Using Footwork in Boxing
When we watch boxing or think of the sport, it’s easy to get hung up on the hands. The punches attract most of the attention. It results in people undervaluing the importance of footwork–the source of where everything stems. While everyone is looking at the hands, it’s really the footwork that is responsible for success. Good footwork can make you a dangerous fighter, while poor footwork will almost guarantee that you won’t be very good.
Generally, your feet should be about shoulder-width apart or slightly wider. But there are variations. Your lead foot will be pointing straight ahead with your back foot cocked out at a slightly-less than 90-degree angle. As far as the spacing, if you have an opponent trapped in a corner and are working him over with shots, you can spread those feet a little bit to gain extra leverage. There are also times where you want to “stay small.” The closer your feet are together, the more quickly you can respond to an opponent who is moving a lot. If a moving fighter is peppering you before quickly getting out of range, a wide stance will leave you a step behind. Your ability to react will be slower.
The shoulder-length rule has not been a strict guideline, but if you hold them much wider, you will need to be a dynamite athlete and fighter to make it work–like a Pernell Whitaker or Roy Jones. In addition, you want the weight evenly spread on two feet to guarantee good balance. Some fighters lean a little extra weight on their rear foot. That might give you a little extra distance when you need it, or make you visually a little harder to hit.
If when you’re in the ring, your trainer can easily kick your leg up, you don’t have enough weight on that foot. It can be either foot. Some fighters are back on their rear heel, where they jeopardize their ability to be mobile. Other boxers get too forward-oriented, where their rear leg is dragging behind them almost like a dead limb. Good footwork and all that stems from it is dependent on both feet being involved and on-balance.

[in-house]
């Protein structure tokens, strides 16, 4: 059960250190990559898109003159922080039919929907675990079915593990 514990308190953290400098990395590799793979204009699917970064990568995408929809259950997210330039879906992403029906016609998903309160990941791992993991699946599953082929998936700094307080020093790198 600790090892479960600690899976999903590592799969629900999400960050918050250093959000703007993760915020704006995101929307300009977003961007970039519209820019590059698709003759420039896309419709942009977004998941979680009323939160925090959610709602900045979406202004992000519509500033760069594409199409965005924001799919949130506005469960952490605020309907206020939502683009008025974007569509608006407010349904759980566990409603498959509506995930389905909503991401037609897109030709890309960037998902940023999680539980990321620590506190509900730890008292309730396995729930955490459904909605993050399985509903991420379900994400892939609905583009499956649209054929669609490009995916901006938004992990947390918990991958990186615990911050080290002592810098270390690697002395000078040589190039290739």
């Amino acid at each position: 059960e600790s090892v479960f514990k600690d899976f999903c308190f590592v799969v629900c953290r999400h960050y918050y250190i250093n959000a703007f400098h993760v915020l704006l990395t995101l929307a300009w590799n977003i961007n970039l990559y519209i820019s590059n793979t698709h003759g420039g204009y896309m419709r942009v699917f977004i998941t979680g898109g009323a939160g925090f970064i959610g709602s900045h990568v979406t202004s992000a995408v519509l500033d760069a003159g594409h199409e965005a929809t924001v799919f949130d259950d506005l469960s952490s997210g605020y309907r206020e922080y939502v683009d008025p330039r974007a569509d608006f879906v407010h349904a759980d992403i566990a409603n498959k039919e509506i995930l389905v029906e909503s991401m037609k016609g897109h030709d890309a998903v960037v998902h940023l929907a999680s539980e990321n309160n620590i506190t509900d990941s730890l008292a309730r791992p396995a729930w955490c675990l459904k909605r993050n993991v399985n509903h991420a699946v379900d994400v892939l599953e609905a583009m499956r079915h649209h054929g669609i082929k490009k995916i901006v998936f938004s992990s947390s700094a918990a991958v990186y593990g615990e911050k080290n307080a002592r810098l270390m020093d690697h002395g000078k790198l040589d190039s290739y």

You want to be oriented on the balls of your feet more than your heels. It’s all about readiness. When trying to launch quick shots, you want to be more on the balls of your feet, which will allow to shoot out shots quicker than if you were on your heels. Your lead foot will be largely responsible for quick pivoting. If you’re a right-handed fighter, that left foot will be more explosive–helping you quickly spin to the side or simply move out of danger. Your rear leg will be more the driving force when you advance.
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Bad footwork equals bad balance–something you can’t afford to have in the ring. It could be something you’re doing wrong technically, like holding your feet too close together or far apart, crossing your feet, or it could be more mental. You’re not paying enough attention to footwork and all its possible benefits. You may be too hung up on your upper-half.
Poor footwork will leave you a step behind. It will leave you out of position. It will leave you with less options–defensively and offensively. A fighter with inactive feet or thoughtless footwork is always in danger of having major deficits in the areas of ring generalship, ring geography, and a lot of other things that can cost you a win.
What Good Footwork Can Do
- Speed: Fast footwork will allow you to out-speed your opponent. A fast-footed fighter can gain an advantage by simply being too fast to hit. When using fast footwork, the opponent will be a step behind. While you’re creating new angles for attack, the opponent is reacting to where you were a nanosecond ago. Keep in mind, however, that good footwork is not necessarily dependent on speed. There are tons of fighters whose footwork was expert, though they weren’t what you would call fleet-of-foot.